AffiliationUniv Arizona, Dept Phys, Appl Math Program
Univ Arizona, Dept Astron
MetadataShow full item record
PublisherAMER ASSOC PHYSICS TEACHERS
CitationAmerican Journal of Physics 86, 585 (2018); doi: 10.1119/1.5045333
JournalAMERICAN JOURNAL OF PHYSICS
Rights© 2018 American Association of Physics Teachers
Collection InformationThis item from the UA Faculty Publications collection is made available by the University of Arizona with support from the University of Arizona Libraries. If you have questions, please contact us at email@example.com.
AbstractIn general relativity, a gravitational horizon (more commonly known as the "apparent horizon") an imaginary surface beyond which all null geodesics recede from the observer. The Universe has an apparent (gravitational) horizon, but unlike its counterpart in the Schwarzschild and Kerr metrics, it is not static. It may eventually turn into an event horizon-an asymptotically defined membrane that forever separates causally connected events from those that are not-depending on the equation of state of the cosmic fluid. In this paper, we examine how and why an apparent (gravitational) horizon is manifested in the Friedmann-Robertson-Walker metric, and why it is becoming so pivotal to our correct interpretation of the cosmological data. We discuss its observational signature and demonstrate how it alone defines the proper size of our visible Universe. In so doing, we affirm its physical reality and its impact on cosmological models. (C) 2018 American Association of Physics Teachers.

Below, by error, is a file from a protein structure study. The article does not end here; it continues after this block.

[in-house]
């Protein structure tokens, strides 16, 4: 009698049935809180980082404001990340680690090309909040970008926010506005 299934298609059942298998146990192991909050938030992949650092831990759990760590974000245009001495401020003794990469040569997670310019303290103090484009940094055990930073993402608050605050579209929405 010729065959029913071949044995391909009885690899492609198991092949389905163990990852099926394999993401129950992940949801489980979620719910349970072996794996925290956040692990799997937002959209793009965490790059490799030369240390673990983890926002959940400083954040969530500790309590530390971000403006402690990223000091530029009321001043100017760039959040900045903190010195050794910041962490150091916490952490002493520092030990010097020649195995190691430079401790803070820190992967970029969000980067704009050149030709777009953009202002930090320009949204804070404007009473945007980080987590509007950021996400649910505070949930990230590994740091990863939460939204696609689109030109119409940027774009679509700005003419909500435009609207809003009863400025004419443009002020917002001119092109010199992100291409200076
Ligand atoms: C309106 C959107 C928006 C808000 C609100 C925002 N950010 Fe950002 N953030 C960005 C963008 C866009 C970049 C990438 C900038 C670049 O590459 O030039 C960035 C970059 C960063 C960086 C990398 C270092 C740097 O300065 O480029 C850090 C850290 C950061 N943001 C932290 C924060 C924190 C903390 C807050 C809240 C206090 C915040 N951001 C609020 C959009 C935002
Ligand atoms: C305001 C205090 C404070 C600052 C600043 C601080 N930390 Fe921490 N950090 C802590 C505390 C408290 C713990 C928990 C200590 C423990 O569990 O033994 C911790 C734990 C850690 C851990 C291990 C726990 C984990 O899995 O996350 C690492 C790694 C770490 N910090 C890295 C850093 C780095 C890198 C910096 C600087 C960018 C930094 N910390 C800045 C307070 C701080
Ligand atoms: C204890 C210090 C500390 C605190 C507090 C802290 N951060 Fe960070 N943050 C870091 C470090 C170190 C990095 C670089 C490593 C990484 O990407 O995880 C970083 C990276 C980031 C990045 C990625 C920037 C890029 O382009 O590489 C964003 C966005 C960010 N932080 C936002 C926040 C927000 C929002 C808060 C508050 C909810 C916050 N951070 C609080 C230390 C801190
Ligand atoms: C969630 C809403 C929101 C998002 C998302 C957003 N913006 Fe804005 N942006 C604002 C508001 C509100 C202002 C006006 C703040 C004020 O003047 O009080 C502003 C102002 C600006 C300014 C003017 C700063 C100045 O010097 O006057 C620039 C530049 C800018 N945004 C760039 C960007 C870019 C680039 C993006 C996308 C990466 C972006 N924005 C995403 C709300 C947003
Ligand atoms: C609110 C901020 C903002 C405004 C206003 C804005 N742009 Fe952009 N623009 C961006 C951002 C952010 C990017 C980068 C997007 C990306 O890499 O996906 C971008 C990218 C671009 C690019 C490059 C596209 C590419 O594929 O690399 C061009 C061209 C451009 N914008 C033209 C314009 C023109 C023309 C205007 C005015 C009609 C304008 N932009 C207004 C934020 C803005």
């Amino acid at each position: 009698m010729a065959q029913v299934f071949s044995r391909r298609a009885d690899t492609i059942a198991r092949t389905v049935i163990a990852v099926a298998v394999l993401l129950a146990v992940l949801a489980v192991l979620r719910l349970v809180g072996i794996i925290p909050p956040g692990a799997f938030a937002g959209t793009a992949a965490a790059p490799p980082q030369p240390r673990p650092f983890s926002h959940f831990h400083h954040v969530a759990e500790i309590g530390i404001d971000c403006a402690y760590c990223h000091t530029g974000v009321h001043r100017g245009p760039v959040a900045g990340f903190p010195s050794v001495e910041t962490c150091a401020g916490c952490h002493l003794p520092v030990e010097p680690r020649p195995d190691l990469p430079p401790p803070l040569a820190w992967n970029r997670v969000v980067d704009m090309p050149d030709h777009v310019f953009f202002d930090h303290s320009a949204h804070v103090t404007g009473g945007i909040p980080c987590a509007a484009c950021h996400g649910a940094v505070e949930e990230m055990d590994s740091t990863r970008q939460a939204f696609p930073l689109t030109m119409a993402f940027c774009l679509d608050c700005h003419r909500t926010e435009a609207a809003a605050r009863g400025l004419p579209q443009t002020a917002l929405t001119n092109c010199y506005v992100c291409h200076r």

VersionFinal accepted manuscript
SponsorsChinese Academy of Sciences [2012T1J0011]